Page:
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Reflections of A Church Girl

Do you remember the first time you walked into a church? Was it by choice or were you made to go by your mom, dad, or grandparent? Can you recall different lessons you’ve learned in Sunday school? Was church a big part of your life?

I don’t remember the first time I went to church. I was a baby, I’m sure.My church attendance wasn’t by choice. I was made to go with my parents. Though I can’t recall any specific Sunday School lessons, I do remember learning the Lord’s Pray and the 23rd Psalms during Sunday School. For me, church was a huge part of my life.

Back then, circa 1995, I hated the idea of being a church girl, good girl, and preacher’s kid. I fought against the idea of having my identity defined for me. Subsequently, I rebelled against the good girl life. I did things that I knew were wrong from engaging in sex to sneaking and smoking marijuana- just because I wanted people to view me as my own person, not some boring church girl.

As I walk down memory lane and think of my earlier years, I realize that being in church consistently set a spiritual foundation in my life that has helped me along every step of my journey. At times in my life when I was sick, I instinctively knew how to pray. When friends would turn their back on me, I recalled how to go to the Word of God and find scriptures to help ease my hurt. Most times the pain wasn’t instantly erased, but when you’re hurting, some comfort is better than nothing at all.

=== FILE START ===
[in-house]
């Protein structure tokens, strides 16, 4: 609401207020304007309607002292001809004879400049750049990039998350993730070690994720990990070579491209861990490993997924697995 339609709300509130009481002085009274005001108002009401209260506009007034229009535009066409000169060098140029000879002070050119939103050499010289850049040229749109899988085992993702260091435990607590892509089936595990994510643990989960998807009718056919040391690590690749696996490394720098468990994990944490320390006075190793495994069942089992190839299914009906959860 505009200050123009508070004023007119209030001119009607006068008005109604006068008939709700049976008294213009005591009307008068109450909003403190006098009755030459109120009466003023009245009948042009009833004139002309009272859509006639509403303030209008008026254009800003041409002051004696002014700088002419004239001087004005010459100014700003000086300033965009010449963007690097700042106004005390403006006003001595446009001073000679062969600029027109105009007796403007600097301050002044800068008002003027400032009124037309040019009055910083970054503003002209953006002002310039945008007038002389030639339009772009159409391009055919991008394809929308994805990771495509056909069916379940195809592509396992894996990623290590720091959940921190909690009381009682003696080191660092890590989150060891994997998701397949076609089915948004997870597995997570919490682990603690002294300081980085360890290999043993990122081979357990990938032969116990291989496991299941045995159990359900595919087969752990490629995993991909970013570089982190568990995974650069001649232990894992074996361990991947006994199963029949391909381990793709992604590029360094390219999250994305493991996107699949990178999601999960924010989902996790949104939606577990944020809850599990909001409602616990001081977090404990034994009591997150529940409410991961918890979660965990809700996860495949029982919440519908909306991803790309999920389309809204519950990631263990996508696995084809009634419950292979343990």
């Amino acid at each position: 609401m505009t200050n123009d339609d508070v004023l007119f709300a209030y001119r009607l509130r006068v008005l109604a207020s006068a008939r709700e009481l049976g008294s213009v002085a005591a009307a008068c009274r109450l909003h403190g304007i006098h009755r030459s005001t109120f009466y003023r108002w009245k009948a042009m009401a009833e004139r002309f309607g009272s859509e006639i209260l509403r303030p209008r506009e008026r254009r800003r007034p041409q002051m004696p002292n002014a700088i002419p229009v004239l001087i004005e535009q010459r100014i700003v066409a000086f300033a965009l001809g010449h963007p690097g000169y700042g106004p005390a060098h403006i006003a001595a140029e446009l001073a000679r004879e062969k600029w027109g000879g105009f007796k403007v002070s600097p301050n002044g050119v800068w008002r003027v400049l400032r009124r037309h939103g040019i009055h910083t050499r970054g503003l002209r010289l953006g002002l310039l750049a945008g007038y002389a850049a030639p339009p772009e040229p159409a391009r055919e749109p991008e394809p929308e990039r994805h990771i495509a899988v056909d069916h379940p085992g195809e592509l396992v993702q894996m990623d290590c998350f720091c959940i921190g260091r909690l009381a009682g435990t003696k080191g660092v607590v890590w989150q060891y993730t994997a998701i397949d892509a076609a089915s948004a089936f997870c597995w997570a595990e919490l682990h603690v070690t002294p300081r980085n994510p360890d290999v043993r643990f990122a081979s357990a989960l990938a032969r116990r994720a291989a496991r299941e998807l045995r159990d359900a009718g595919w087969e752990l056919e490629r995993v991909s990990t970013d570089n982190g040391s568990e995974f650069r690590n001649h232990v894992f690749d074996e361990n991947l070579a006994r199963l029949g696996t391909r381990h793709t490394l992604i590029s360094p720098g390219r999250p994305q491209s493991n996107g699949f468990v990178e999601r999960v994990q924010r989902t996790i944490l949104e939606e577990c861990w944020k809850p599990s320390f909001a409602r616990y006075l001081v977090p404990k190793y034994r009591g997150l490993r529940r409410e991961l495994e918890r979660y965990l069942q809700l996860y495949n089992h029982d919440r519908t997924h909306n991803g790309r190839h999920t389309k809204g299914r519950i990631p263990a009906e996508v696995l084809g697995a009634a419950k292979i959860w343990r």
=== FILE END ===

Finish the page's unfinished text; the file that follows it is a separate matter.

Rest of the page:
Because of the foundation that was laid when I was a young girl, I developed a strong moral compass. I didn’t always follow the direction of that compass, but it made it hard for me to do wrong because I was burdened with guilt. It used to bother me that I couldn’t steal, or lie like other people around me. For me, if I tried to do certain things, the conviction of the doing wrong was so profound that I couldn’t even go through with the malicious deed. Because I had a solid spiritual foundation, I was able to use faith throughout my life. I was able to believe things that seemed impossible and call into existence things that I classify as miraculous.

At thirthy-two years old, I am happy that I was able to develop this spiritual foundation. Today I feel blessed that I had parents who consistently took me to church.  As a teenager, I simply wanted to fit in with the crowd. It simply wasn’t cool to be the girl who always went to church. As an adult I realize that I was made to stand out– not fit in. I know that I am a beautiful creation of God and He wants the best for me. I also realize that my relationship with God is dependent on my continued study of His written word and my dedication to saving souls for Christ. Looking back, being a church girl, helped shape me for my ultimate life purpose.

 

 

 

1 Comment on Reflections of A Church Girl

  1. Wow! I can totally relate. Growing up with my parents, going to church was more likely by force or just the right thing to do. Sometimes it was more like, “hey I got a new dress, let me show it off” etc.. But now as 6 years old, mom and wife, It’s more about communicating with my God. Either it’s going to church or praying in the silence of my home, I know I’m doing this for me. Thank you for sharing !

    Edwige| http://www.hypnozglam.com

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